Every 30 Days Inflation is Reducing The US Dollar’s Value By 1%
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Every 30 Days Inflation is Reducing The US Dollar’s Value By 1%

Inflation rose by 6.2%, followed by Bitcoin hitting a new all time high.
Neither the author, Tim Fries, nor this website, The Tokenist, provide financial advice. Please consult our website policy prior to making financial decisions.

According to the latest numbers coming out of the U.S. Bureau of Labor Statistics, the state of the economy can be summed up neatly by this tweet by Preston Byrne.

“According to official numbers, your money is now losing 1% of its value every 30 days.”

What’s The State of Inflation Right Now?

Inflation for all items has now increased to 6.2%. Meaning, your dollars are worth less when paying for products and services. This level of inflation represents the highest rise in the last 20 years.

Image credit: U.S. Bureau of Labor Statistics

Of course, the official data itself could be massaged to keep markets calm, as suggested by Anthony Pompliano. He suggests the “unofficial number” is over 10%, which would paint an even gloomier picture for the US economy.

This is why Jack Dorsey, the owner of Twitter and Square, with his access to direct merchant data claimed we are already in the beginning stage of hyperinflation.

What we do know is how the Federal Reserve’s forecasts have turned out. On March 17, 2021, the Federal Open Market Committee (FOMC) placed the inflation forecast at 2.2%, as the core PCE (Personal Consumption Expenditures excluding food and energy). This rate was supposed to decrease to 2.0% in 2022.

Image credit: the Federal Open Market Committee (FOMC)

Instead of following through on the forecast by the world’s most powerful monetary institution, the core PCE has doubled, which is no small mistake to overlook. To make matters worse, personal income growth has turned negative, presenting another market force that is depreciating the value of consumers’ assets.

October is even worse than September as shown here, image credit: Bureau of Economic Analysis (BEA)

Overall, confidence in the economy is growing weaker by the day, exacerbated by things like the Great Resignation as people become disillusioned with work. Needless to say, this cocktail of failed forecasts, labor shortages, and major supply chain disruptions doesn’t bode well for the US economy.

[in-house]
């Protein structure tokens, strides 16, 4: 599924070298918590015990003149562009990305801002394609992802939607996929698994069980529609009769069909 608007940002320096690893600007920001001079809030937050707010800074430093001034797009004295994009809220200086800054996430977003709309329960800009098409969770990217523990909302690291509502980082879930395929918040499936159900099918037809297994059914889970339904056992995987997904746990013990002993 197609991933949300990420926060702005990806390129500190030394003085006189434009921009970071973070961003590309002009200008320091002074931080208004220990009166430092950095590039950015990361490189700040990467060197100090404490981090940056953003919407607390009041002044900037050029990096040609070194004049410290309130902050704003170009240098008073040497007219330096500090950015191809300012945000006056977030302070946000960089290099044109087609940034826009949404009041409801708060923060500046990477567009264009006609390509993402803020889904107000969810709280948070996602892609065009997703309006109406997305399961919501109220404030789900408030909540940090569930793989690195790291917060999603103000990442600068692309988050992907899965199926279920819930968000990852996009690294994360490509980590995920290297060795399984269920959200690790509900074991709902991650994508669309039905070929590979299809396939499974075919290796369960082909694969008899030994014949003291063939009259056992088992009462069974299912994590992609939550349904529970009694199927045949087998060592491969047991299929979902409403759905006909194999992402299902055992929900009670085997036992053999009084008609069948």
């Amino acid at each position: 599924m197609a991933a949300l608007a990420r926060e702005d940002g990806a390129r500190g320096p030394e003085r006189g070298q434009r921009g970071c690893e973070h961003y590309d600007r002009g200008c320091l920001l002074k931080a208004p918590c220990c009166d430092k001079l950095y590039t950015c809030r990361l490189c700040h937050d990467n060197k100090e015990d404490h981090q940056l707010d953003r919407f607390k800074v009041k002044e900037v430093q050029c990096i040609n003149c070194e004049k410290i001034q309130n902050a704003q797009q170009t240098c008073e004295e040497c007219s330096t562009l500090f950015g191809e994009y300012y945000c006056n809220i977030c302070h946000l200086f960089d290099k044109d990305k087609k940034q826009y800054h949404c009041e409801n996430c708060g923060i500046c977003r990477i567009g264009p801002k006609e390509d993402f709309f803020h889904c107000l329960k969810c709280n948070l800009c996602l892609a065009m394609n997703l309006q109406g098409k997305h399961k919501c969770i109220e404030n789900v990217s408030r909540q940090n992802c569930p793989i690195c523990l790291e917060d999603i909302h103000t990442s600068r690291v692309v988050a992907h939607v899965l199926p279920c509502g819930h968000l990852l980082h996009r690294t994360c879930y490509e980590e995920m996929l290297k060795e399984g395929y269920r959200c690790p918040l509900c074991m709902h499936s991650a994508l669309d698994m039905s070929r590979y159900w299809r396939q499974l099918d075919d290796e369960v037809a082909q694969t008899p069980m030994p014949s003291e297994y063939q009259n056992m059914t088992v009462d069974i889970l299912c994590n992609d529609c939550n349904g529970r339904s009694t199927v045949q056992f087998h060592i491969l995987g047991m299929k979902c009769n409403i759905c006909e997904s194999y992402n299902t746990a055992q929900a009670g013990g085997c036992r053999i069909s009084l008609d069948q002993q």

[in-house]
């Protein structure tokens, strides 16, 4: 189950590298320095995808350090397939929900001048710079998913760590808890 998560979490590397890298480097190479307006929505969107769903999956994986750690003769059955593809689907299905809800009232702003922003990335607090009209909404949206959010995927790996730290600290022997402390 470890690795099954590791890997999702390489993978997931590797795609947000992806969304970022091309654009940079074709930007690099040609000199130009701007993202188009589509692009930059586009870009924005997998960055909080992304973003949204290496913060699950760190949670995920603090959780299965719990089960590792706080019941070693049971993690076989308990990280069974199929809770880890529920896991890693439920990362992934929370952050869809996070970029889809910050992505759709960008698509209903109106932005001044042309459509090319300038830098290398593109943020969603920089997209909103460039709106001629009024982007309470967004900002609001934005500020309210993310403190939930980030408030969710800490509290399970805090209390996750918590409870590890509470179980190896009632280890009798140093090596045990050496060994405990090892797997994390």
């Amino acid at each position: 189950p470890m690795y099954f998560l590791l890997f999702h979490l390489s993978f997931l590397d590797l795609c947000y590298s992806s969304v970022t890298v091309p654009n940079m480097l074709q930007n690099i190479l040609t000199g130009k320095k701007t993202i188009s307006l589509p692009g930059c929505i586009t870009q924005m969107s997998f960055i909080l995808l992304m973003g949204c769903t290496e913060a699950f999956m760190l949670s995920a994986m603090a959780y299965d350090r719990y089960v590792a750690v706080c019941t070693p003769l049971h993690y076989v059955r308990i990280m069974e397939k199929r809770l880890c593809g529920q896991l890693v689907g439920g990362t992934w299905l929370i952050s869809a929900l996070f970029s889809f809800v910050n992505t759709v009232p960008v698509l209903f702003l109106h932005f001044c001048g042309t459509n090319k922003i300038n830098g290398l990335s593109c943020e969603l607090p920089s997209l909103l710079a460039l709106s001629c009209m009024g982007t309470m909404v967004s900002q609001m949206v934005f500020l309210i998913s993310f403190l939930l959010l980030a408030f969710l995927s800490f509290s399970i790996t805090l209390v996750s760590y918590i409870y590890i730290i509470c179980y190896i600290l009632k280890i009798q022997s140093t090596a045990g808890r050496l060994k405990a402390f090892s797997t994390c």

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How Did The Fed Contribute to Inflation

When the first lockdowns were announced in March 2020, the stock market crashed, an event now dubbed as “Black Thursday”.

Blue-chip stock index, S&P 500, took a dive after lockdowns were imminent (image credit: fred.stlouisfed.org)

The Fed came to the rescue by drastically ramping up its quantitative easing (QE) program, injecting unprecedented new money into the economy. It’s worth noting that the first uses of QE were in 2008 — which makes the program relatively untested in regards to its long-term consequences.

M1 money supply includes banks’ checkable deposits and circulated money (image credit: fred.stlouisfed.org)

Since the financial crisis of 2008, the Fed has been propping up the stock market with quantitative easing (QE). This QE practice is highly controversial as the Fed directly and continuously intervenes in the market by buying financial assets and government bonds.

Through its Open Market Operations (OMO), created in the 1920s, the purpose of QE is to stimulate the economy by injecting it with new money, however, this creates three major effects:

  • Money supply increases, which leads to dollar devaluation.
  • An Overheated economy with the expansion of assets at an unsustainable rate.
  • Liquidity traps, making Fed policies ineffective because confidence in the economy is not strong enough for people to spend, leading them to save more. This renders low-interest rates to be practically useless as a tool to stimulate the economy.

Liquidity traps are further exacerbated when we already know that younger generations are saving more than spending.

Can The Fed Reverse Inflation?

Tapering – which means reducing bond purchases to push interest rates higher – will hopefully cool down the overheated economy. Unfortunately, this is becoming increasingly difficult to achieve. Having grown used to cheap money, the stock market has become dependent on the Fed’s QE. Consequently, the last time tapering was attempted, the stock market responded with a ‘taper tantrum’, in May 2013, which caused a 5.6% pullback for the S&P 500.

Image credit: FisherInvestments

Suffice to say, the stock market has grown increasingly more reliant on the Fed since 2013. When borrowing becomes more expensive after the Fed raises interest rates, the market may drop significantly lower.

The Fed has already spoken about tapering on multiple occasions, the latest on November 3.

“…the Committee decided to begin reducing the monthly pace of its net asset purchases by $10 billion for Treasury securities and $5 billion for agency mortgage-backed securities.”

Although the Fed’s track record of making accurate forecasts is poor, the stock market has possibly already priced in tapering. Nonetheless, the wider context will end up being the deciding factor.

“If we do see inflation remain stubbornly high, or go even higher into Q1, then that will spook the market,” Sam Stovall, chief investment strategist at CFRA Research.

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Has the increased inflation rate motivated you to keep your savings in a “crypto bank?” Let us know in the comments below.

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